While researching the spread and dispersion of noxious invasive species of fauna and flora, one of the issues I keep noting isn’t just how many really vile invasives were introduced deliberately, or even inadvertently. What stands out is how many invasives get out of control mostly because they’re just attractive enough to avoid utter extermination. I get a giggle over how heather spread throughout South Island of New Zealand thanks to the accidental importation of heather seeds as an unavoidable contaminant in sacks of oats, and how the early explosion of heather throughout the island was suggested as a deliberate attempt by Scottish immigrants to mark New Zealand as Scottish territory forever by introducing the national flower. (Speaking as someone of Scot ancestry, you should all be so lucky. After hearing tales from relations in Aotearoa about Riddell family history, if we’d wanted to claim South Island, everyone else would have known it when they woke up with their throats cut. Twice. And that’s just for uttering in public the filthiest four-letter words you could ever utter at a Riddell family gathering: “Last Call”.)
When looking at bindweed (Convolvulus arvensis), it’s not hard to see why the US Department of Agriculture lists it as a noxious plant in Texas. It grows in soils so poor that even bluebonnets have problems. It climbs up and buries just about any other plant in the vicinity. The tendrils are tough enough that I can see where Frank Herbert got the inspiration for shigawire. Trying to run through a field infested with bindweed is a good way to break an ankle, leg, or neck. (I will say that running through a field of bindweed is still better than running through a patch of saw greenbrier: I still have scars on my legs, right above my knees, from where I did that nearly a third of a century ago. I think trying to remove my lower legs with a bandsaw would have caused less damage and hurt considerably less.) I’ve jammed up Weedeaters by getting the head too close to a bindweed clump, having the line snag a tendril, and watching as the whole clump tried to murder the Weedeater in a display of self-sacrifice, and I even did that once with a riding lawnmower when I worked as a groundskeeper for Texas Instruments. Not only does bindweed laugh at most pesticides, but its seeds are so popular with small birds that no matter how many times you think you’ve wiped it out, it comes back the next season unless you fit every last sparrow, wren, and finch in the time zone with diapers.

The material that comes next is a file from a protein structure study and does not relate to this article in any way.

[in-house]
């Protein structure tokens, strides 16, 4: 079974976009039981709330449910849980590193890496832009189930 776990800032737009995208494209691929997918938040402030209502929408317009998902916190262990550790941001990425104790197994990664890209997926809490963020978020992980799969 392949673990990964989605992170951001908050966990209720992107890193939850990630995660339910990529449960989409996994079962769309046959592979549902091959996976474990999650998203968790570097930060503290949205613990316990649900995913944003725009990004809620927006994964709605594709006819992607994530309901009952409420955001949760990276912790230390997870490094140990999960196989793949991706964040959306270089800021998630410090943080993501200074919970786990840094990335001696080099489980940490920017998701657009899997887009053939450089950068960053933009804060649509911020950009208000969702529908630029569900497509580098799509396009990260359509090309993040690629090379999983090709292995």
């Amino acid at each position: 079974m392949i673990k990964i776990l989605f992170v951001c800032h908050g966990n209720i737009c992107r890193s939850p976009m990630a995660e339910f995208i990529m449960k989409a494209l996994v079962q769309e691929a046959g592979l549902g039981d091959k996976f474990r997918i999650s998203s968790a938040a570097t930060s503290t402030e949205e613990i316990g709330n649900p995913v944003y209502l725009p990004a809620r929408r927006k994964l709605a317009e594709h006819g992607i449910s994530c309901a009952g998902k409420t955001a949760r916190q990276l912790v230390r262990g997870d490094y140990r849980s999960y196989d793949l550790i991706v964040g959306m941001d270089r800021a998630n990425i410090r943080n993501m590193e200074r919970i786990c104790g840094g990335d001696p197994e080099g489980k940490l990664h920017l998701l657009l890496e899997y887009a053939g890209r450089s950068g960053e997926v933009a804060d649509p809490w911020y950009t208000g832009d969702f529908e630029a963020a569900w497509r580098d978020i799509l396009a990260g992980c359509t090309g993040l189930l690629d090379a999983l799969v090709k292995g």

Unfortunately, as with Japanese honeysuckle, you have a determined and virulent invasive with enough charisma that non-gardeners don’t immediately scream “Get me the flamethrower!” when they see it. I have occasional nightmares involving a little old lady somewhere who managed to fill her garden with every last invasive in the US, and everything’s absolutely fine until the day she leaves the gate open and everything escapes. In this nightmare, bindweed is the decorative bedding alongside the Brazilian pepper trees and beneath the Ailanthus.
On a purely scientific level, passing clumps of bindweed has its moments. About one flower out of one hundred has a tinge of pink to it, which is particularly noticeable on cloudy days. I also suspect that it has quite the ultraviolet signature, judging by the number of insects racing to the flowers in the early morning. Oh, and small harmless snakes such as garter snakes and ground snakes love to hide within the tangles as they chase prey. It’s not all that bad: I just don’t want it in my front yard.